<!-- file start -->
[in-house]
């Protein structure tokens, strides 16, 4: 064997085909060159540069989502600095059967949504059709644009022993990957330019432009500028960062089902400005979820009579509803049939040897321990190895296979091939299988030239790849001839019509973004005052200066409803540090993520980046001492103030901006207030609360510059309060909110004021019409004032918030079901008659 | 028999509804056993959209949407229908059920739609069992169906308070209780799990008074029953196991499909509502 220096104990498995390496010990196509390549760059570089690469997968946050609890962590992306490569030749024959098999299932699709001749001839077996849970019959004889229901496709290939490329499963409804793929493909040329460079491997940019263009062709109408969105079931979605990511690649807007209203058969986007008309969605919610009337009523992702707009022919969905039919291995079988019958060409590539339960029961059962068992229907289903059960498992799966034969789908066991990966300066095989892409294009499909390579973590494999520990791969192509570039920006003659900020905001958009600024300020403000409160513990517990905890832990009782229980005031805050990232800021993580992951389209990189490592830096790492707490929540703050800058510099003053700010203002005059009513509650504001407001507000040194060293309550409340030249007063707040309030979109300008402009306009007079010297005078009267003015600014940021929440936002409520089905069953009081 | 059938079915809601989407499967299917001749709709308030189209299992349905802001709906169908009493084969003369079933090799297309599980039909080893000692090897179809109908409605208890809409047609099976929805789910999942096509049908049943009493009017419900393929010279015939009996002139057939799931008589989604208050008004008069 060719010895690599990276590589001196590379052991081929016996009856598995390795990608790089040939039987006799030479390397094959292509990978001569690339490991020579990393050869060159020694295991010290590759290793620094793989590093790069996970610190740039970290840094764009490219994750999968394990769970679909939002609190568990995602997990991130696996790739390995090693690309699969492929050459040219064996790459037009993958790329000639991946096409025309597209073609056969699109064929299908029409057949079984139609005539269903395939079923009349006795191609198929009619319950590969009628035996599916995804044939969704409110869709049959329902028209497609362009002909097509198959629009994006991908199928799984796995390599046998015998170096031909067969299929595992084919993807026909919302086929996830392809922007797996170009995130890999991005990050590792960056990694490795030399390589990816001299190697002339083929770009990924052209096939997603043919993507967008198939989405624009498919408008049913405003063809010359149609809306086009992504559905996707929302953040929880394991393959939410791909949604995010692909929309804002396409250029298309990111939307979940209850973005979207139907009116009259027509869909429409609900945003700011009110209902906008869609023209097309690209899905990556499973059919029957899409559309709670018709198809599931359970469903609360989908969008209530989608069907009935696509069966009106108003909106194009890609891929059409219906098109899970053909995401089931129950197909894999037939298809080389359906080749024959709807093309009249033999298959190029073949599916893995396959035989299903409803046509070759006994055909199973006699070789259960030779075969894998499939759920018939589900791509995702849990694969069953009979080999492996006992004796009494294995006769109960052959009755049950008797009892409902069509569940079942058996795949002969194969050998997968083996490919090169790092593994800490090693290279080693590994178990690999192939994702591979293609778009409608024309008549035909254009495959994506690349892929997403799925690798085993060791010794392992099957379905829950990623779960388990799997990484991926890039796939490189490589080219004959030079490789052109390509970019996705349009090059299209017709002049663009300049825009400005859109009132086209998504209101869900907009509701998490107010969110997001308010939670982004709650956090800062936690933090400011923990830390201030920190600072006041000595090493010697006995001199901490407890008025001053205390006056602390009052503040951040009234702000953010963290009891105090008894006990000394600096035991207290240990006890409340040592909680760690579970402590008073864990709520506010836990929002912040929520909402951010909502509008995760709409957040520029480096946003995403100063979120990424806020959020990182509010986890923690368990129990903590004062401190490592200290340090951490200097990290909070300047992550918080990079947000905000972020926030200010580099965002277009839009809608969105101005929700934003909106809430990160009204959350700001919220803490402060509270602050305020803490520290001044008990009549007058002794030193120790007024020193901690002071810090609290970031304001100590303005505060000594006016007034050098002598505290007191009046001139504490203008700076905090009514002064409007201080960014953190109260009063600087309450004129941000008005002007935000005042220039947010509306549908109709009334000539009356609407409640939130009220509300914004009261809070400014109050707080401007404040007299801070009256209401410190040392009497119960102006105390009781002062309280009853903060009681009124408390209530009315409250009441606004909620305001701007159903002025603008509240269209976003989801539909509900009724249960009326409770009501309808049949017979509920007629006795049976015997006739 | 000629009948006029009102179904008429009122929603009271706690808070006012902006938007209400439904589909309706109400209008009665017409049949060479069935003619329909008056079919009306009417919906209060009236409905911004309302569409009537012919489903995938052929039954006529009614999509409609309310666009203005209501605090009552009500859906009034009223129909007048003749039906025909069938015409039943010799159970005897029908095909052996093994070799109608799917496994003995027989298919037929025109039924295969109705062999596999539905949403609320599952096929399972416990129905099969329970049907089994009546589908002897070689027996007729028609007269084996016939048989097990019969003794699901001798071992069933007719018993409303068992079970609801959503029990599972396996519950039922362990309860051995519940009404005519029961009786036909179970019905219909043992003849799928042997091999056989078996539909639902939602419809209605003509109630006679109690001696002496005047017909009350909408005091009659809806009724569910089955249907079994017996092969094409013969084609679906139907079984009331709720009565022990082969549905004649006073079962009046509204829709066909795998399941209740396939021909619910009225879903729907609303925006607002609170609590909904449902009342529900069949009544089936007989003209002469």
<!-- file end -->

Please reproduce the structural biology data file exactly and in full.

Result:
[in-house]
């Protein structure tokens, strides 16, 4: 064997085909060159540069989502600095059967949504059709644009022993990957330019432009500028960062089902400005979820009579509803049939040897321990190895296979091939299988030239790849001839019509973004005052200066409803540090993520980046001492103030901006207030609360510059309060909110004021019409004032918030079901008659 | 028999509804056993959209949407229908059920739609069992169906308070209780799990008074029953196991499909509502 220096104990498995390496010990196509390549760059570089690469997968946050609890962590992306490569030749024959098999299932699709001749001839077996849970019959004889229901496709290939490329499963409804793929493909040329460079491997940019263009062709109408969105079931979605990511690649807007209203058969986007008309969605919610009337009523992702707009022919969905039919291995079988019958060409590539339960029961059962068992229907289903059960498992799966034969789908066991990966300066095989892409294009499909390579973590494999520990791969192509570039920006003659900020905001958009600024300020403000409160513990517990905890832990009782229980005031805050990232800021993580992951389209990189490592830096790492707490929540703050800058510099003053700010203002005059009513509650504001407001507000040194060293309550409340030249007063707040309030979109300008402009306009007079010297005078009267003015600014940021929440936002409520089905069953009081 | 059938079915809601989407499967299917001749709709308030189209299992349905802001709906169908009493084969003369079933090799297309599980039909080893000692090897179809109908409605208890809409047609099976929805789910999942096509049908049943009493009017419900393929010279015939009996002139057939799931008589989604208050008004008069 060719010895690599990276590589001196590379052991081929016996009856598995390795990608790089040939039987006799030479390397094959292509990978001569690339490991020579990393050869060159020694295991010290590759290793620094793989590093790069996970610190740039970290840094764009490219994750999968394990769970679909939002609190568990995602997990991130696996790739390995090693690309699969492929050459040219064996790459037009993958790329000639991946096409025309597209073609056969699109064929299908029409057949079984139609005539269903395939079923009349006795191609198929009619319950590969009628035996599916995804044939969704409110869709049959329902028209497609362009002909097509198959629009994006991908199928799984796995390599046998015998170096031909067969299929595992084919993807026909919302086929996830392809922007797996170009995130890999991005990050590792960056990694490795030399390589990816001299190697002339083929770009990924052209096939997603043919993507967008198939989405624009498919408008049913405003063809010359149609809306086009992504559905996707929302953040929880394991393959939410791909949604995010692909929309804002396409250029298309990111939307979940209850973005979207139907009116009259027509869909429409609900945003700011009110209902906008869609023209097309690209899905990556499973059919029957899409559309709670018709198809599931359970469903609360989908969008209530989608069907009935696509069966009106108003909106194009890609891929059409219906098109899970053909995401089931129950197909894999037939298809080389359906080749024959709807093309009249033999298959190029073949599916893995396959035989299903409803046509070759006994055909199973006699070789259960030779075969894998499939759920018939589900791509995702849990694969069953009979080999492996006992004796009494294995006769109960052959009755049950008797009892409902069509569940079942058996795949002969194969050998997968083996490919090169790092593994800490090693290279080693590994178990690999192939994702591979293609778009409608024309008549035909254009495959994506690349892929997403799925690798085993060791010794392992099957379905829950990623779960388990799997990484991926890039796939490189490589080219004959030079490789052109390509970019996705349009090059299209017709002049663009300049825009400005859109009132086209998504209101869900907009509701998490107010969110997001308010939670982004709650956090800062936690933090400011923990830390201030920190600072006041000595090493010697006995001199901490407890008025001053205390006056602390009052503040951040009234702000953010963290009891105090008894006990000394600096035991207290240990006890409340040592909680760690579970402590008073864990709520506010836990929002912040929520909402951010909502509008995760709409957040520029480096946003995403100063979120990424806020959020990182509010986890923690368990129990903590004062401190490592200290340090951490200097990290909070300047992550918080990079947000905000972020926030200010580099965002277009839009809608969105101005929700934003909106809430990160009204959350700001919220803490402060509270602050305020803490520290001044008990009549007058002794030193120790007024020193901690002071810090609290970031304001100590303005505060000594006016007034050098002598505290007191009046001139504490203008700076905090009514002064409007201080960014953190109260009063600087309450004129941000008005002007935000005042220039947010509306549908109709009334000539009356609407409640939130009220509300914004009261809070400014109050707080401007404040007299801070009256209401410190040392009497119960102006105390009781002062309280009853903060009681009124408390209530009315409250009441606004909620305001701007159903002025603008509240269209976003989801539909509900009724249960009326409770009501309808049949017979509920007629006795049976015997006739 | 000629009948006029009102179904008429009122929603009271706690808070006012902006938007209400439904589909309706109400209008009665017409049949060479069935003619329909008056079919009306009417919906209060009236409905911004309302569409009537012919489903995938052929039954006529009614999509409609309310666009203005209501605090009552009500859906009034009223129909007048003749039906025909069938015409039943010799159970005897029908095909052996093994070799109608799917496994003995027989298919037929025109039924295969109705062999596999539905949403609320599952096929399972416990129905099969329970049907089994009546589908002897070689027996007729028609007269084996016939048989097990019969003794699901001798071992069933007719018993409303068992079970609801959503029990599972396996519950039922362990309860051995519940009404005519029961009786036909179970019905219909043992003849799928042997091999056989078996539909639902939602419809209605003509109630006679109690001696002496005047017909009350909408005091009659809806009724569910089955249907079994017996092969094409013969084609679906139907079984009331709720009565022990082969549905004649006073079962009046509204829709066909795998399941209740396939021909619910009225879903729907609303925006607002609170609590909904449902009342529900069949009544089936007989003209002469």